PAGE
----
Clydesdale's wild bunch gave Romans a hard time
Biggar Archaeological Group found evidence for the hunters and food gatherers of this period at Camps reservoir in the form of stone tools and discarded hazelnut shells.
In Neolithic times, there is plenty of evidence of man’s presence in the area, the most interesting being a henge monument at Normangill. The road to Camps bisects this site which, at one time, was used by our remote ancestors to worship both the sun and the moon.
The Bronze Age saw the appearance of a settlement on the side of a hill at Normangill Wood. The houses are cut into the hillside and the remains constitute the best preserved village of its sort anywhere in southern Scotland. The houses date back to about 1000-800 BC.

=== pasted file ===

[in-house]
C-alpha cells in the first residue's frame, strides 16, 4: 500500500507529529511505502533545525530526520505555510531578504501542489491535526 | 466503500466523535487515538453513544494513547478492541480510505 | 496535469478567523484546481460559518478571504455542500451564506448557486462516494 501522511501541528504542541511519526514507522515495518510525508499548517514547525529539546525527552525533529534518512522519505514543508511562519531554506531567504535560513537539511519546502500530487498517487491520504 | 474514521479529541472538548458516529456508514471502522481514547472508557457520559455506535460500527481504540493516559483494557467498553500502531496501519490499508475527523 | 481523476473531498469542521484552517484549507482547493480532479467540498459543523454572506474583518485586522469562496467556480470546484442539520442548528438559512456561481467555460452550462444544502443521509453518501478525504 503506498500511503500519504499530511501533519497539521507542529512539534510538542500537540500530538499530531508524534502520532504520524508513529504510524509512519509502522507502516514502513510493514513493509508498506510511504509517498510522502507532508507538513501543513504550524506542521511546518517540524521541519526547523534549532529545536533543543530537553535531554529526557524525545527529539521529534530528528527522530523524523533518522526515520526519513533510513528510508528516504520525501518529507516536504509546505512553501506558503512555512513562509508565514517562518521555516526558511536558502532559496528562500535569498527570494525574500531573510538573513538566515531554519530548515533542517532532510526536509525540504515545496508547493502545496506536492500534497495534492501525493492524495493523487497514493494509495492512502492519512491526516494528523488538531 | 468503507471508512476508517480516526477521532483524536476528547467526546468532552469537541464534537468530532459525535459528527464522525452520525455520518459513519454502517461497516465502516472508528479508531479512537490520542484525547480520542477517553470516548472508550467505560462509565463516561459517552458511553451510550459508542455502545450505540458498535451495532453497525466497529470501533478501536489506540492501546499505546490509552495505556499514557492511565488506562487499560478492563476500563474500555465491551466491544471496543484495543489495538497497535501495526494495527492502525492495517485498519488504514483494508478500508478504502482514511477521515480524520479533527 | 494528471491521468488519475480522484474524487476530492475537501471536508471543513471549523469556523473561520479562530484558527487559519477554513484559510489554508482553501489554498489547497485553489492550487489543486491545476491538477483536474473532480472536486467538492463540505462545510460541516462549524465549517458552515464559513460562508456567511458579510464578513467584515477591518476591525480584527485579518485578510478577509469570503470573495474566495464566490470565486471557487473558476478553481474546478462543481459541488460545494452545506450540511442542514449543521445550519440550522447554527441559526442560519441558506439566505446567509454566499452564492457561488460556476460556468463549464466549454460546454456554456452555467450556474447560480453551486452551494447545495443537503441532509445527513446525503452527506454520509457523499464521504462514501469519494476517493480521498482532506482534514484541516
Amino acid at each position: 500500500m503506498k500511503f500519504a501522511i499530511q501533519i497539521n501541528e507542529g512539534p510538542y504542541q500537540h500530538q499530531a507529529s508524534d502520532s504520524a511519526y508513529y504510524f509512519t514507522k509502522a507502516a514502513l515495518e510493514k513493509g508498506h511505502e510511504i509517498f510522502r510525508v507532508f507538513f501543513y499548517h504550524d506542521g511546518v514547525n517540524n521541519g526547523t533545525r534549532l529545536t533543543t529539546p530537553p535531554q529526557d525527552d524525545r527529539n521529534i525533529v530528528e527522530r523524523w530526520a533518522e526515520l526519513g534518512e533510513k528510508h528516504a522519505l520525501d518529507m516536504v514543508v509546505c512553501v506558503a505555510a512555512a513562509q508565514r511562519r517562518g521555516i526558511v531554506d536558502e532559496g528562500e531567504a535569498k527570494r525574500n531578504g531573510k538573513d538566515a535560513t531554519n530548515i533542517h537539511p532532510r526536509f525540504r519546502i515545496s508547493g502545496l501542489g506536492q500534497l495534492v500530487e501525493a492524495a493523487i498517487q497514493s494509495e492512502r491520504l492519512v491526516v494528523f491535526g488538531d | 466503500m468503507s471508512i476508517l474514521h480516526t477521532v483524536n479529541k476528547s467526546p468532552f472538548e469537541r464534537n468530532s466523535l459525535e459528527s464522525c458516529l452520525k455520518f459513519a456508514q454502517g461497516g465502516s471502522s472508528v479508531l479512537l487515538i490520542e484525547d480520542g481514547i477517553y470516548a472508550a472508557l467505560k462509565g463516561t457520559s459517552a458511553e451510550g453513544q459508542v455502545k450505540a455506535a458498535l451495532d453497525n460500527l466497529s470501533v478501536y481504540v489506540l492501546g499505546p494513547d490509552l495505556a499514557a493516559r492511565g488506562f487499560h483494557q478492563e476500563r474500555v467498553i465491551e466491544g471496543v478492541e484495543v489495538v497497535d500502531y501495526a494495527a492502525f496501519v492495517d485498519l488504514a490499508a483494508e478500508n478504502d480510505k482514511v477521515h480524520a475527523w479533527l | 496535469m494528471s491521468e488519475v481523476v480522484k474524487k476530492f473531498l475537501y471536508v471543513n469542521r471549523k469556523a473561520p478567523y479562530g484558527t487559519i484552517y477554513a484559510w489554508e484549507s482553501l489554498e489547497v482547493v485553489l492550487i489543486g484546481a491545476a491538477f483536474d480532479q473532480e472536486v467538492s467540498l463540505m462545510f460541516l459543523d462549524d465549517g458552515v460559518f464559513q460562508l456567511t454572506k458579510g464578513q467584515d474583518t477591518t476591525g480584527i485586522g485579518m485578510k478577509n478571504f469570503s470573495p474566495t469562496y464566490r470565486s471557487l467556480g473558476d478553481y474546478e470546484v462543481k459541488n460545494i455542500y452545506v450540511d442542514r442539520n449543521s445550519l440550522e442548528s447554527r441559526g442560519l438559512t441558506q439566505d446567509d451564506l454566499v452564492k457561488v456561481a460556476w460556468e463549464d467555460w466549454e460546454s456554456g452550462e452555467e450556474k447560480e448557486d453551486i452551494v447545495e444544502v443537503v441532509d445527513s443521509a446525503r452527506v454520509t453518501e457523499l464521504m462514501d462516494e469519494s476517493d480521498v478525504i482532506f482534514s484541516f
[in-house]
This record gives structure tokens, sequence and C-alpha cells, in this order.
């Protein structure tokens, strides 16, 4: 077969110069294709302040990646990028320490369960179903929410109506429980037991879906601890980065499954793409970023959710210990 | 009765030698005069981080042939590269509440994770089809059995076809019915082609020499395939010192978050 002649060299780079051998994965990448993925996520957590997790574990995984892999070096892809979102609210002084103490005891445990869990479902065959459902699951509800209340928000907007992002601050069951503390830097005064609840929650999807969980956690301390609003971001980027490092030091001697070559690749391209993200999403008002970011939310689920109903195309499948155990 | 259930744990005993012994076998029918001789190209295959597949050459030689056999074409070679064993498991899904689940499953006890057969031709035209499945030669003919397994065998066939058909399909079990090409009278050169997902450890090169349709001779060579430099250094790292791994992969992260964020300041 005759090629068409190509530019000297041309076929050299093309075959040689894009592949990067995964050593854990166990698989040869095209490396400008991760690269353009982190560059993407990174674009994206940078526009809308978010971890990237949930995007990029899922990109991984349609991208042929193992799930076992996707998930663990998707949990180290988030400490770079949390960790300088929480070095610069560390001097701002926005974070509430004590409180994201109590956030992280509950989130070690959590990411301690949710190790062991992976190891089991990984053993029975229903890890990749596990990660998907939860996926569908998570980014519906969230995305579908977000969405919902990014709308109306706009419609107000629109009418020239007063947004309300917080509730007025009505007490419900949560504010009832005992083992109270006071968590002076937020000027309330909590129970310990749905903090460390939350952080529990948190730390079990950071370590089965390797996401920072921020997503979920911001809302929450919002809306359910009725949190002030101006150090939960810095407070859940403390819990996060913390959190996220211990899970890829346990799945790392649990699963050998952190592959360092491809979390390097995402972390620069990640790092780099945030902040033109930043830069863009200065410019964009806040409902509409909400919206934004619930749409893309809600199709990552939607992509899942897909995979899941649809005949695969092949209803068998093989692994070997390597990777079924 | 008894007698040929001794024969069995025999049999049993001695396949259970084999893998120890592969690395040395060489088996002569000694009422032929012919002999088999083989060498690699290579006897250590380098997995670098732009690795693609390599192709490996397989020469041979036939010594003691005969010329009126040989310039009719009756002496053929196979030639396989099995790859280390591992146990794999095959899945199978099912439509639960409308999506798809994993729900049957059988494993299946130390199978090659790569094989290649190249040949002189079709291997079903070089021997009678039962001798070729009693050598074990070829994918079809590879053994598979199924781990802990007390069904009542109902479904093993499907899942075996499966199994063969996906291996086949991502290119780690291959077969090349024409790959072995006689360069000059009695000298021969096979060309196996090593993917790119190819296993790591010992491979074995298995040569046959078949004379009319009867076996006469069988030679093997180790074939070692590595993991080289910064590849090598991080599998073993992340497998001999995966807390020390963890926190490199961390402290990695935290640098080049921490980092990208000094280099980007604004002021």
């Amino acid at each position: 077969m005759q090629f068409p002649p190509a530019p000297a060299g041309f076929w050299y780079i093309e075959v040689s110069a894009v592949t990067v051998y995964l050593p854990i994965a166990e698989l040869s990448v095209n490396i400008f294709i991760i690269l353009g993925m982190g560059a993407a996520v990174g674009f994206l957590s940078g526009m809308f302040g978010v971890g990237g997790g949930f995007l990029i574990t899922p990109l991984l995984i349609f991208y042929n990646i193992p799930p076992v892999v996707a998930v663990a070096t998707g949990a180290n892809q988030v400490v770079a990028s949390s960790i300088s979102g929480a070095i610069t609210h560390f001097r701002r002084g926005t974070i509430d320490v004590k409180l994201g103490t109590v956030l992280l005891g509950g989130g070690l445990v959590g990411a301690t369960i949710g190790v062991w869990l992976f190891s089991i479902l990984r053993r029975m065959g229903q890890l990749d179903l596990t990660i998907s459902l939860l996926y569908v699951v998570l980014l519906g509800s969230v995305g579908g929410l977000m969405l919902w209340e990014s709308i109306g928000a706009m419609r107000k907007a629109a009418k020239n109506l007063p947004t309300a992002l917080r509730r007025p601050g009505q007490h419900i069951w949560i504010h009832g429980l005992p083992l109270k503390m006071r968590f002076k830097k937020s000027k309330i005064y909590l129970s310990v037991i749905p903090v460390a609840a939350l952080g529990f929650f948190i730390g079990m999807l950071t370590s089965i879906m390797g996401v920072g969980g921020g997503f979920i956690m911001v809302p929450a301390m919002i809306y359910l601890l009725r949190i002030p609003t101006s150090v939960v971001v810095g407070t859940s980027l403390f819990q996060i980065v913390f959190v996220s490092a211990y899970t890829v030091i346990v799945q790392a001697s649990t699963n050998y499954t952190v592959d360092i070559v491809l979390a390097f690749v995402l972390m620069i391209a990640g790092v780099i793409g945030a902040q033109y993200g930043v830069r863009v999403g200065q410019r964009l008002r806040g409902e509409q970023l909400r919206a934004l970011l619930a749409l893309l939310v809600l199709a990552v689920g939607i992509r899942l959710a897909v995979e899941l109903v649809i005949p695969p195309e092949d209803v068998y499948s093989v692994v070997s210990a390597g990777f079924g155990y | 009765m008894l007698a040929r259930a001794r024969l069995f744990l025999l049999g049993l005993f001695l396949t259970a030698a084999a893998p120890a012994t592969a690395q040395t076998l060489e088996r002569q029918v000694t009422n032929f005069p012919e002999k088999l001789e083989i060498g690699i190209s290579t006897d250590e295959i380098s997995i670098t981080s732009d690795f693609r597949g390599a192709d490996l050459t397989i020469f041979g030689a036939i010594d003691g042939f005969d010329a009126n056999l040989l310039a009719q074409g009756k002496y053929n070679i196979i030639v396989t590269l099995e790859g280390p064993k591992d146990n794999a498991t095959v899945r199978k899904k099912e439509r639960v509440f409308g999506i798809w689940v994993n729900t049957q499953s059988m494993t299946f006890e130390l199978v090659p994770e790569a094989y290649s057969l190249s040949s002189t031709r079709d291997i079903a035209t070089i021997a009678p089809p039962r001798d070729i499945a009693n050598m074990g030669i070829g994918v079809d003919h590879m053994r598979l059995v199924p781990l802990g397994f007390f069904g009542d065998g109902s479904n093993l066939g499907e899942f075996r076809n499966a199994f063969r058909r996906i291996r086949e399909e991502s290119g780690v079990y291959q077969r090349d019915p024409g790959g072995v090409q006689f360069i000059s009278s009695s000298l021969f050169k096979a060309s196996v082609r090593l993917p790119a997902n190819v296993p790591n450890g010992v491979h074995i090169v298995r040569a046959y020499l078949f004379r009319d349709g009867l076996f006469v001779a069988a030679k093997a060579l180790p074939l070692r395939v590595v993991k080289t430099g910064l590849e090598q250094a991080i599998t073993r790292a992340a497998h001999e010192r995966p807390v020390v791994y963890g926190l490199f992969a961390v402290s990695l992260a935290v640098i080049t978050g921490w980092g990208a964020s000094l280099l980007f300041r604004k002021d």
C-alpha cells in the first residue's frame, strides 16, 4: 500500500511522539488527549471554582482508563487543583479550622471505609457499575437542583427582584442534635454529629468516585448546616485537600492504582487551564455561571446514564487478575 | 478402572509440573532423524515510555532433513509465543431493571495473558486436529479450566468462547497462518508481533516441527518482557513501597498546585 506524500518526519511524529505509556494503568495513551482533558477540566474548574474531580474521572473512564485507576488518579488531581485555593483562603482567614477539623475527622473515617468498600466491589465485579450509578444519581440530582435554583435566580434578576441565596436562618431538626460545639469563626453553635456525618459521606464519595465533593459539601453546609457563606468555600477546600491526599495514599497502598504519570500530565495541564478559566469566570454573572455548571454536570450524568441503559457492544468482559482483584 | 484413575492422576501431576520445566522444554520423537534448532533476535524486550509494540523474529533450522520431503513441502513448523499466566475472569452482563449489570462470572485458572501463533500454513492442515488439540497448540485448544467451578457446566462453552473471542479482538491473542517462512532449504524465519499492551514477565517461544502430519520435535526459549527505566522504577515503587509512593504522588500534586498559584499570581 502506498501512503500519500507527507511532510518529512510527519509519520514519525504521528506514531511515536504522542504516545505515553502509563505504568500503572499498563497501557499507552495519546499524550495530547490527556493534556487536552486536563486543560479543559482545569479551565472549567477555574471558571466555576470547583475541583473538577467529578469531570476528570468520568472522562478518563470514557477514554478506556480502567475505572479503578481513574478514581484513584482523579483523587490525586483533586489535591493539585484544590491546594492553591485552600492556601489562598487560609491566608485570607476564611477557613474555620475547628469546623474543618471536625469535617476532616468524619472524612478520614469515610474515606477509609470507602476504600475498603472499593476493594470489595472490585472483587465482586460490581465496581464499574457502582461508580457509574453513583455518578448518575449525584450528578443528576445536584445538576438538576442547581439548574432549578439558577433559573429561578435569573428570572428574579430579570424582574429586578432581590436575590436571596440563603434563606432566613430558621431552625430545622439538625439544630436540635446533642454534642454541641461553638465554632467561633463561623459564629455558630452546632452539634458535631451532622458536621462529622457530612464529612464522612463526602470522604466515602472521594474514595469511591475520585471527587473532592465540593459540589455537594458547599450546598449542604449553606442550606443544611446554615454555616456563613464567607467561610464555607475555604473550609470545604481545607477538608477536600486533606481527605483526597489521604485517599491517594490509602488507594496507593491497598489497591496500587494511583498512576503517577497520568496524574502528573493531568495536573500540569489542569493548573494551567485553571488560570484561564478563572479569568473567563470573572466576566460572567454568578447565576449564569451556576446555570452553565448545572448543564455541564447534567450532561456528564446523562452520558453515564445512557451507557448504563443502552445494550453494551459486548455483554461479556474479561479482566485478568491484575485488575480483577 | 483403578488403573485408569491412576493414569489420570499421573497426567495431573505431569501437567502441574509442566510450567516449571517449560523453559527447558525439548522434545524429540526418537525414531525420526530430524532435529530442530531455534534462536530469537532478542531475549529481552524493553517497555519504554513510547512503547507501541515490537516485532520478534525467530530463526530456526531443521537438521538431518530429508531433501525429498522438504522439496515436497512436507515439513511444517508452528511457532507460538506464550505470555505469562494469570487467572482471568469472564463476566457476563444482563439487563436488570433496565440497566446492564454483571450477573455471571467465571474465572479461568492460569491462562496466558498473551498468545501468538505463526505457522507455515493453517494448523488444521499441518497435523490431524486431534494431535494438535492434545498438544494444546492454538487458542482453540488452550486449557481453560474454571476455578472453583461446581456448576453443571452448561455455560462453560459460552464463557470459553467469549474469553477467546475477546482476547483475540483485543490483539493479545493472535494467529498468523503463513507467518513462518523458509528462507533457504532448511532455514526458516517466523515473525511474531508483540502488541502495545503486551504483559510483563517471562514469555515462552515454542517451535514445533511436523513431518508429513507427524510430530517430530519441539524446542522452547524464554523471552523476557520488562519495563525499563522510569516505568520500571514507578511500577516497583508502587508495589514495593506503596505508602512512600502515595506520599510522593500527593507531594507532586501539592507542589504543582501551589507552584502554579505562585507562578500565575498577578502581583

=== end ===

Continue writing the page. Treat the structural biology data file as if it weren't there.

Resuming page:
Iron Age forts are also to be found in the vicinity of Crawford, the best preserved being the forts of Ritchie Ferry and Arbory Hill. These were probably still in use when the Roman legions marched into Clydesdale in 79 AD. Both would have demanded some effort to capture.
The Romans appreciated the strategic value of having a fort at Crawford, guarding the main route from Carlisle to Scotland. Prior to building the permanent camp, a marching camp was first constructed. It lies across the Clyde and was discovered by aerial photography back in the 1930s by Dr St Joseph.
The people who lived in the area were called the Damnonii – a translation from Latin into English reveals they were referred to as the ‘Wild Bunch.’ No doubt they gave the Romans a hard time!
The Roman fort at Crawford has been excavated and the results show that there was a mixture of barracks and stables, with the headquarters building and two granaries flanking it.
This was abandoned around 100 AD when Trajan withdrew troops to fight the Dacians in Bulgaria. Reoccupied in the time of Hadrian, the troops serving here were probably auxiliary cavalrymen who patrolled the road from Moffat to Crawford.
Evidence points to the fort being abandoned about the time of the Emperor Commodus around 180 AD.